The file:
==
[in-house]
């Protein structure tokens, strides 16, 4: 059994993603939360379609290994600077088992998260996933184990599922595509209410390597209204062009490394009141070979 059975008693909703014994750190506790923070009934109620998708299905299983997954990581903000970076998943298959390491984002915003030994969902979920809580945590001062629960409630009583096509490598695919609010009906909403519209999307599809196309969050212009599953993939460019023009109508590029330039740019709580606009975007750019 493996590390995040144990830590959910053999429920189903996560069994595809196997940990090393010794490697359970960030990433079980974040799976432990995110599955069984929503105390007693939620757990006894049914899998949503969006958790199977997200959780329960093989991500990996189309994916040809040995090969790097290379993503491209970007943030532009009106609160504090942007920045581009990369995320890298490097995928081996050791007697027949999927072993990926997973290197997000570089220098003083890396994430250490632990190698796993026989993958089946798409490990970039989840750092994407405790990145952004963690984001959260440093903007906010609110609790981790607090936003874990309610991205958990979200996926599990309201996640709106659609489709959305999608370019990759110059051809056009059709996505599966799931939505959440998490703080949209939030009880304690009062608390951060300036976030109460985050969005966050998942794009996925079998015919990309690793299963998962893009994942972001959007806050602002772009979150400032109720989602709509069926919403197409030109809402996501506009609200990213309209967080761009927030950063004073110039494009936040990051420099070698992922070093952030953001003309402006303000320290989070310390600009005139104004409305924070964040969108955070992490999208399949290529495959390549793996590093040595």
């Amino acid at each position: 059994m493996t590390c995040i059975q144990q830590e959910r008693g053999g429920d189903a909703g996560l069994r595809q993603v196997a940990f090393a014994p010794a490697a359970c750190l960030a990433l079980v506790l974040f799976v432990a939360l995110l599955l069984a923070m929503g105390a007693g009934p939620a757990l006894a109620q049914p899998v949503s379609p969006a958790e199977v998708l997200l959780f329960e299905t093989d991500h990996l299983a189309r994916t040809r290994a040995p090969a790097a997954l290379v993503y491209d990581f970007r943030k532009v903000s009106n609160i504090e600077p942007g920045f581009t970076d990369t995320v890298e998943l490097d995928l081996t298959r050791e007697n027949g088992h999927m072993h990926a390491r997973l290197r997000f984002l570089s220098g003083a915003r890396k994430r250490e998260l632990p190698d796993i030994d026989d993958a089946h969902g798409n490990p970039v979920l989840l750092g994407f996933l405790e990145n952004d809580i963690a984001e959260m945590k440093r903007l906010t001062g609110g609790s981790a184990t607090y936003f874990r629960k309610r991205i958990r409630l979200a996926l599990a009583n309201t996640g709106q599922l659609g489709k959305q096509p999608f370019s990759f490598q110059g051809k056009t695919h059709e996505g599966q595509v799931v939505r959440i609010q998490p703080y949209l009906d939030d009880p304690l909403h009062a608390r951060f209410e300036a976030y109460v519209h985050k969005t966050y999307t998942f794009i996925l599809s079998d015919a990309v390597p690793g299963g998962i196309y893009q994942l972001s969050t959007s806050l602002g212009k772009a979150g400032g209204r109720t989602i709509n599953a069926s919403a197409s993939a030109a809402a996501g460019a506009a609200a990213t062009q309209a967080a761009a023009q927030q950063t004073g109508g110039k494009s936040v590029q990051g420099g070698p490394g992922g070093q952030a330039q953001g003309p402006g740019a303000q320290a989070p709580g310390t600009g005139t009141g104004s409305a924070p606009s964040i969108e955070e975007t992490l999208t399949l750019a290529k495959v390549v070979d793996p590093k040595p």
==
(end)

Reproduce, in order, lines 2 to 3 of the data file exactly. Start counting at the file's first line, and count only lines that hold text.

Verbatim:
């Protein structure tokens, strides 16, 4: 059994993603939360379609290994600077088992998260996933184990599922595509209410390597209204062009490394009141070979 059975008693909703014994750190506790923070009934109620998708299905299983997954990581903000970076998943298959390491984002915003030994969902979920809580945590001062629960409630009583096509490598695919609010009906909403519209999307599809196309969050212009599953993939460019023009109508590029330039740019709580606009975007750019 493996590390995040144990830590959910053999429920189903996560069994595809196997940990090393010794490697359970960030990433079980974040799976432990995110599955069984929503105390007693939620757990006894049914899998949503969006958790199977997200959780329960093989991500990996189309994916040809040995090969790097290379993503491209970007943030532009009106609160504090942007920045581009990369995320890298490097995928081996050791007697027949999927072993990926997973290197997000570089220098003083890396994430250490632990190698796993026989993958089946798409490990970039989840750092994407405790990145952004963690984001959260440093903007906010609110609790981790607090936003874990309610991205958990979200996926599990309201996640709106659609489709959305999608370019990759110059051809056009059709996505599966799931939505959440998490703080949209939030009880304690009062608390951060300036976030109460985050969005966050998942794009996925079998015919990309690793299963998962893009994942972001959007806050602002772009979150400032109720989602709509069926919403197409030109809402996501506009609200990213309209967080761009927030950063004073110039494009936040990051420099070698992922070093952030953001003309402006303000320290989070310390600009005139104004409305924070964040969108955070992490999208399949290529495959390549793996590093040595």
């Amino acid at each position: 059994m493996t590390c995040i059975q144990q830590e959910r008693g053999g429920d189903a909703g996560l069994r595809q993603v196997a940990f090393a014994p010794a490697a359970c750190l960030a990433l079980v506790l974040f799976v432990a939360l995110l599955l069984a923070m929503g105390a007693g009934p939620a757990l006894a109620q049914p899998v949503s379609p969006a958790e199977v998708l997200l959780f329960e299905t093989d991500h990996l299983a189309r994916t040809r290994a040995p090969a790097a997954l290379v993503y491209d990581f970007r943030k532009v903000s009106n609160i504090e600077p942007g920045f581009t970076d990369t995320v890298e998943l490097d995928l081996t298959r050791e007697n027949g088992h999927m072993h990926a390491r997973l290197r997000f984002l570089s220098g003083a915003r890396k994430r250490e998260l632990p190698d796993i030994d026989d993958a089946h969902g798409n490990p970039v979920l989840l750092g994407f996933l405790e990145n952004d809580i963690a984001e959260m945590k440093r903007l906010t001062g609110g609790s981790a184990t607090y936003f874990r629960k309610r991205i958990r409630l979200a996926l599990a009583n309201t996640g709106q599922l659609g489709k959305q096509p999608f370019s990759f490598q110059g051809k056009t695919h059709e996505g599966q595509v799931v939505r959440i609010q998490p703080y949209l009906d939030d009880p304690l909403h009062a608390r951060f209410e300036a976030y109460v519209h985050k969005t966050y999307t998942f794009i996925l599809s079998d015919a990309v390597p690793g299963g998962i196309y893009q994942l972001s969050t959007s806050l602002g212009k772009a979150g400032g209204r109720t989602i709509n599953a069926s919403a197409s993939a030109a809402a996501g460019a506009a609200a990213t062009q309209a967080a761009a023009q927030q950063t004073g109508g110039k494009s936040v590029q990051g420099g070698p490394g992922g070093q952030a330039q953001g003309p402006g740019a303000q320290a989070p709580g310390t600009g005139t009141g104004s409305a924070p606009s964040i969108e955070e975007t992490l999208t399949l750019a290529k495959v390549v070979d793996p590093k040595p």